Evolved for extinction: The cost and conservation implications of specialization in hammerhead sharks

Austin J. Gallagher, Neil Hammerschlag, David S. Shiffman, Sean T. Giery

Research output: Contribution to journalReview articlepeer-review

31 Scopus citations


The interactions between the evolutionary history of species and contemporary changes in their environment can result in both positive and negative outcomes for fitness and survival. Sharks are one the oldest groups of all extant vertebrates but, today, are among the most threatened globally, primarily because of destructive fishing practices. Hammerhead sharks (Sphyrnidae) exhibit extremely specialized traits and complex behaviors that have increased their vulnerability to human exploitation, which impedes conservation efforts. By bringing together published data on aspects of hammerhead shark phylogeny, morphology, biology, physiology, and ecology, we argue that the same novel adaptations that have historically contributed to evolutionary success have become maladaptive under current levels and modes of exploitation. Therefore, we suggest that future management be made in light of - rather than in spite of - the unique evolutionary and ecological traits possessed by hammerhead sharks, because similar patterns are threatening other taxa with high extinction risk.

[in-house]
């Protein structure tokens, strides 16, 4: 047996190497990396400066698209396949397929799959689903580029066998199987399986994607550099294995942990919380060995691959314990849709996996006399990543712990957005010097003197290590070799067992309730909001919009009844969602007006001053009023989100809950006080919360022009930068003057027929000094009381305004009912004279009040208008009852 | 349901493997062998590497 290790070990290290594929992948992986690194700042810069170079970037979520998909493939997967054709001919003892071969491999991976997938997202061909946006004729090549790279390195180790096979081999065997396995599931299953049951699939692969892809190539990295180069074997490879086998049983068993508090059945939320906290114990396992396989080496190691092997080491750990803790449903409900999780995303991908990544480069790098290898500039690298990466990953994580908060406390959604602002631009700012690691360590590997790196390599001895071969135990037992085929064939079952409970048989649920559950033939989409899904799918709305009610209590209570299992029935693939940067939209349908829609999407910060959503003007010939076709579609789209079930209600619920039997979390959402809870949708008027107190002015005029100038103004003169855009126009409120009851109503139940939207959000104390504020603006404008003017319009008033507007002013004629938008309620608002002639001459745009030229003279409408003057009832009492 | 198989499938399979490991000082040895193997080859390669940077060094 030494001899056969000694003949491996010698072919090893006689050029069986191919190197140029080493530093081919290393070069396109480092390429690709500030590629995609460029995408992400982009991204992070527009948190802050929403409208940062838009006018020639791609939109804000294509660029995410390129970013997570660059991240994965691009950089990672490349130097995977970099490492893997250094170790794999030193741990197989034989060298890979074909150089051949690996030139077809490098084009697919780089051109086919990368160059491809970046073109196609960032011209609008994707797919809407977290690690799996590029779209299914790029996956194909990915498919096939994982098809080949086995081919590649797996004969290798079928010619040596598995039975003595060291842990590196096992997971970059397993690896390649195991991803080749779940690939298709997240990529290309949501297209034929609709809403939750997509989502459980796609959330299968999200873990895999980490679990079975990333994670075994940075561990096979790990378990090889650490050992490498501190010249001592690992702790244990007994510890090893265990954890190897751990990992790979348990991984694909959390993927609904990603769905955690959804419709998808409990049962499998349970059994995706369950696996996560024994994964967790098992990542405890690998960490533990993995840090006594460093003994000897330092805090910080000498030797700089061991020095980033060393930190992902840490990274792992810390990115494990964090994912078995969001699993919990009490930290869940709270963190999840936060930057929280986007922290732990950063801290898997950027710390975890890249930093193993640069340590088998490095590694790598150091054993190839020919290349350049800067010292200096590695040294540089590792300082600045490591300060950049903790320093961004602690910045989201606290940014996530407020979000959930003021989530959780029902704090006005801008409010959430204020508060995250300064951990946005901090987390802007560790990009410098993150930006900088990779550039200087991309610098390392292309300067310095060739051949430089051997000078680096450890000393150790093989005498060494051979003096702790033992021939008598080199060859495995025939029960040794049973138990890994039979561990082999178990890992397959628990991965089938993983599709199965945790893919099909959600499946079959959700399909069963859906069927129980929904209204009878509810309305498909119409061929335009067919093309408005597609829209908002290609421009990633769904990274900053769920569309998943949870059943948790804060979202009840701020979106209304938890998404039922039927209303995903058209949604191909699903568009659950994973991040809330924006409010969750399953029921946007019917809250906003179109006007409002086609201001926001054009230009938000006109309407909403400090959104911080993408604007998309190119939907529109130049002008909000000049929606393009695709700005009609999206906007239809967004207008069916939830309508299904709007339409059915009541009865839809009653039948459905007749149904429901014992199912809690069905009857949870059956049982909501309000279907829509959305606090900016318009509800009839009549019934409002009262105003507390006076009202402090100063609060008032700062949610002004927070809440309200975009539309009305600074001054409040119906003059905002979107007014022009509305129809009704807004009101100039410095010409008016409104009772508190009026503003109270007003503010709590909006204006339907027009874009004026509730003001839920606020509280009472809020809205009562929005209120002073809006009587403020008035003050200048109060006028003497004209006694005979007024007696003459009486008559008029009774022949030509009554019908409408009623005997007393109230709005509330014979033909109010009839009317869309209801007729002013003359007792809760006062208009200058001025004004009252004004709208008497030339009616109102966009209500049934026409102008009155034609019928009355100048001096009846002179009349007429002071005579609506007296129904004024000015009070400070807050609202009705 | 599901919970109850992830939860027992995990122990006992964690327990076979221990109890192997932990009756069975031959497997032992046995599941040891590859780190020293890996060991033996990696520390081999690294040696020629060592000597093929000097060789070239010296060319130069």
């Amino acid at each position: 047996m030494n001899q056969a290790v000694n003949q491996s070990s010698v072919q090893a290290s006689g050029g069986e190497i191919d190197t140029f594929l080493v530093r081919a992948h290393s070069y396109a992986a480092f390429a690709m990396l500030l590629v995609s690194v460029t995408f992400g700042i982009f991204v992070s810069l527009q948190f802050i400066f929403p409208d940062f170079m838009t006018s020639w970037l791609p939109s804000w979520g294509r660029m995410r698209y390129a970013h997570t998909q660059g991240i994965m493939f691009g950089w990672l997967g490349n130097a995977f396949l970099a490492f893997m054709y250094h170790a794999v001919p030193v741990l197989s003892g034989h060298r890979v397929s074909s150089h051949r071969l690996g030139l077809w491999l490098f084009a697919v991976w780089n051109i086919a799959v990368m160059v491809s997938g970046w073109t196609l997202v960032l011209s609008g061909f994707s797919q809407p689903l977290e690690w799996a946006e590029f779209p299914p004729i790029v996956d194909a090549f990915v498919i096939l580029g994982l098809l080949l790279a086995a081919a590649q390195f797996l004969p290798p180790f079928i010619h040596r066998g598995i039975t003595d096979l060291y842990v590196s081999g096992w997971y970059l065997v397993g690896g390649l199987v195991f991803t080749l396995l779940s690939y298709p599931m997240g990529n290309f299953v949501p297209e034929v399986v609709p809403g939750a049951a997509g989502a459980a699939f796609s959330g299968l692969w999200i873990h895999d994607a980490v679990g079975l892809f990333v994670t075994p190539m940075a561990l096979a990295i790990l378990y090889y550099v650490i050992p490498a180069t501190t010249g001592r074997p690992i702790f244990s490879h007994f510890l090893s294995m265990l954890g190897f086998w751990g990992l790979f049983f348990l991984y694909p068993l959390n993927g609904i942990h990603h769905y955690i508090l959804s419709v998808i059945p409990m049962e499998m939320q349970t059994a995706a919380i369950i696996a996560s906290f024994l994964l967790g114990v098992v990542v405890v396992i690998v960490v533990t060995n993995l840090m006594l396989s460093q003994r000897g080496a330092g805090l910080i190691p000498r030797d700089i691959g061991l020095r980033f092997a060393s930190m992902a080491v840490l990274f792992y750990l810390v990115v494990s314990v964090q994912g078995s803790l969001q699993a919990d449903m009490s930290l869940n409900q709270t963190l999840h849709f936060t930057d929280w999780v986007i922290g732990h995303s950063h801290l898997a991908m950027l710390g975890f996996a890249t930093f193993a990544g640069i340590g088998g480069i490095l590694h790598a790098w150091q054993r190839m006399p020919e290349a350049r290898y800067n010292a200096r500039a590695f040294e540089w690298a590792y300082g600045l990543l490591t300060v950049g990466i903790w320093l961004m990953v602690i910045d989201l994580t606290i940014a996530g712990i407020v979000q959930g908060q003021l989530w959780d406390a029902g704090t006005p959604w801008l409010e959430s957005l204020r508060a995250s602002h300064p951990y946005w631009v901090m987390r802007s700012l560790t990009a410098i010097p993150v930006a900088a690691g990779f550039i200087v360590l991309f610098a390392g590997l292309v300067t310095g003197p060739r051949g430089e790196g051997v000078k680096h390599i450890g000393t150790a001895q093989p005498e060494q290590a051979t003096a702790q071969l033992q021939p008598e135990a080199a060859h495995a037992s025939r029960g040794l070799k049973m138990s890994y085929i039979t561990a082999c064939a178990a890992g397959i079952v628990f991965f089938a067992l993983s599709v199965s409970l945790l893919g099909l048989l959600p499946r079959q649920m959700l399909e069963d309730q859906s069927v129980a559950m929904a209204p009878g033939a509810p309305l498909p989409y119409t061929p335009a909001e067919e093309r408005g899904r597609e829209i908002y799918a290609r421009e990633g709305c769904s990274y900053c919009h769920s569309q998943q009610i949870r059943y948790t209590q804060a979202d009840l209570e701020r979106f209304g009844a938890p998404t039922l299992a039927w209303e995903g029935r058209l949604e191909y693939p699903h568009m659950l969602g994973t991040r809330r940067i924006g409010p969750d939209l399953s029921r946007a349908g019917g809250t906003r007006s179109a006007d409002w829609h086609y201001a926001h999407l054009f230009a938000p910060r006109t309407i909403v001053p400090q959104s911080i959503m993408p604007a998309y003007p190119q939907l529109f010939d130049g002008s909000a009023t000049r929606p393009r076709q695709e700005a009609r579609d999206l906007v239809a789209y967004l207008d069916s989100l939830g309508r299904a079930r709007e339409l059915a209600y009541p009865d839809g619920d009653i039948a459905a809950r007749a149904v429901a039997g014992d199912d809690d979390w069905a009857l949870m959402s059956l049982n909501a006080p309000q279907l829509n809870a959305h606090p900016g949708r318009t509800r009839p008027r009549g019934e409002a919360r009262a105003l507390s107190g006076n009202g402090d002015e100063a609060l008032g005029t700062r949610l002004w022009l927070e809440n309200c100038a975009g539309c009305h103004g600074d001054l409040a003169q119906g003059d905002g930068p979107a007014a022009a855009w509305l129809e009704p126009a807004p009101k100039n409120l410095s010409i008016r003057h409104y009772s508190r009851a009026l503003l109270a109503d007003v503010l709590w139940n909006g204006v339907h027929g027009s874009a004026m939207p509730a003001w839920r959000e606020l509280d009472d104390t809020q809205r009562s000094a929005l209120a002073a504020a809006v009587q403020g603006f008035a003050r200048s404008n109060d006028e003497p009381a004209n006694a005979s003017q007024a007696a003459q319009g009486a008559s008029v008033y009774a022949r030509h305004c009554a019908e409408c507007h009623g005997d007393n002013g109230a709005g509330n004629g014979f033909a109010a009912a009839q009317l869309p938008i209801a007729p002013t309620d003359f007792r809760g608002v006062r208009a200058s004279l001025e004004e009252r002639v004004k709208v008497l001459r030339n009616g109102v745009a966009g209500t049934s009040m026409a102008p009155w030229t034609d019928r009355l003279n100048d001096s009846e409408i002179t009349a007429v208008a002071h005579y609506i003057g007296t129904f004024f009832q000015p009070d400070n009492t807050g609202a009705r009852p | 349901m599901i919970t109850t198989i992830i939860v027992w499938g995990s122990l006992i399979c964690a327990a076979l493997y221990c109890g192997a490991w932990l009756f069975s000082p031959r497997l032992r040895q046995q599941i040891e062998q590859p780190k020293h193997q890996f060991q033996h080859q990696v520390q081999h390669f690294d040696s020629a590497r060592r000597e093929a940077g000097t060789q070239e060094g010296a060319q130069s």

Original languageEnglish (US)
Pages (from-to)619-624
Number of pages6
Issue number7
StatePublished - Jul 2014


  • anthropogenic disturbance
  • apex predator
  • evolution
  • specialization
  • vulnerability

ASJC Scopus subject areas

  • Agricultural and Biological Sciences(all)


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